Canker threatens apple orchards
Like a cancer, european canker is quietly causing carnage in many pipfruit orchards.
Already, tens of thousands of trees - including whole blocks - have been ripped out over the last year or so. Hundreds of thousands of others have become infected with the fungal disease that has no cure.
It has been likened to a smaller version of the Psa-V scourge that has devastated kiwifruit orchards in the Bay of Plenty.
Few pipfruit orchards have no european canker, although it is particularly bad around Riwaka, Lower Moutere and in high-rainfall and windy areas.
It has been around for decades but has exploded after several wet seasons and is spreading so rapidly that orchardists have asked the Tasman District Council and Nelson City Council to declare it a boundary control pest.
Its alarming march has been aided by grower complacency and poverty, the closer plantings of dwarf trees in many new orchards and infected seedlings from nurseries.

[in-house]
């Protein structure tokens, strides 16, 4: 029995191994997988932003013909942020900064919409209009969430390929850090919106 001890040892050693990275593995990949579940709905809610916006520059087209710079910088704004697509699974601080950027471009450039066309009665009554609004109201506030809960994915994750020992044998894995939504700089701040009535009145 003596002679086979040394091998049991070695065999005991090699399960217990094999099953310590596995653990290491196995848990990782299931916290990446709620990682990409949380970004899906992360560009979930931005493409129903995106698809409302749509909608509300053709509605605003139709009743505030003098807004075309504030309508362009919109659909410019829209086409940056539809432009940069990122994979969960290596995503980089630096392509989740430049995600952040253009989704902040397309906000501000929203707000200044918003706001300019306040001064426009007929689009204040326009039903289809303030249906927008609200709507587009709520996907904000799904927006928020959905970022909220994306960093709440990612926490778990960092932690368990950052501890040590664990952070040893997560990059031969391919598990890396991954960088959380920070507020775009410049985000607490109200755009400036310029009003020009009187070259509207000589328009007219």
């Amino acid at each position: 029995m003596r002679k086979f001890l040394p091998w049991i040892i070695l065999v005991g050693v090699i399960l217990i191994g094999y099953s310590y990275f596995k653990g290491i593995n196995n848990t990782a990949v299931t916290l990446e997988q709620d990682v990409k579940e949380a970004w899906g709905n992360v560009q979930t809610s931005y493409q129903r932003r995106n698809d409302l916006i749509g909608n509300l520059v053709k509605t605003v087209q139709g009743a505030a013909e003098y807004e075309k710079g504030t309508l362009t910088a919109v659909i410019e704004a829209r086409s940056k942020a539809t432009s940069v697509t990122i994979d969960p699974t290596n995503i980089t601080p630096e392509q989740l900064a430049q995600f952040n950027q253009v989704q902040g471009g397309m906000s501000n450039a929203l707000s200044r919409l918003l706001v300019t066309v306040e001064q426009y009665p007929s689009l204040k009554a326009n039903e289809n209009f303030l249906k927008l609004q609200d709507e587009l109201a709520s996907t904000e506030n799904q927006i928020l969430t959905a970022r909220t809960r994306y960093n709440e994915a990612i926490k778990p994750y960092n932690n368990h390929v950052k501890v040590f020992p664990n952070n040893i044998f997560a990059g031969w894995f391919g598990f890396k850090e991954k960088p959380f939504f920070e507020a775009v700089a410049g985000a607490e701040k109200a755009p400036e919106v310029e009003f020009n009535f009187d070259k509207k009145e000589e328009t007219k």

And it comes at the worst possible time for growers, many of whom are struggling to survive after three consecutive years of losses. Deep in debt, they lack the cashflow to devote to the extra spraying and relentless tree surgery required to keep the disease under some kind of control. Nor can the most vulnerable afford to replace trees they pull out, further reducing their income.
Efforts to curb the disease are being compromised by owners who either cannot or will not take steps to properly manage their own orchards or have bought them for redeveloping. This "growing to extinction" approach is jeopardising the work being done by responsible orchardists.
Simon Easton knows first hand the damage european canker can do.
The Mariri orchardist and chairman of the Motueka Fruitgrowers Association has had to pull out three hectares of infected trees this year on a block leased by his family and next year they will get rid of more.
He says the soul-destroying task is the toughest thing he has had to do in 17 years of orcharding.
He is not alone.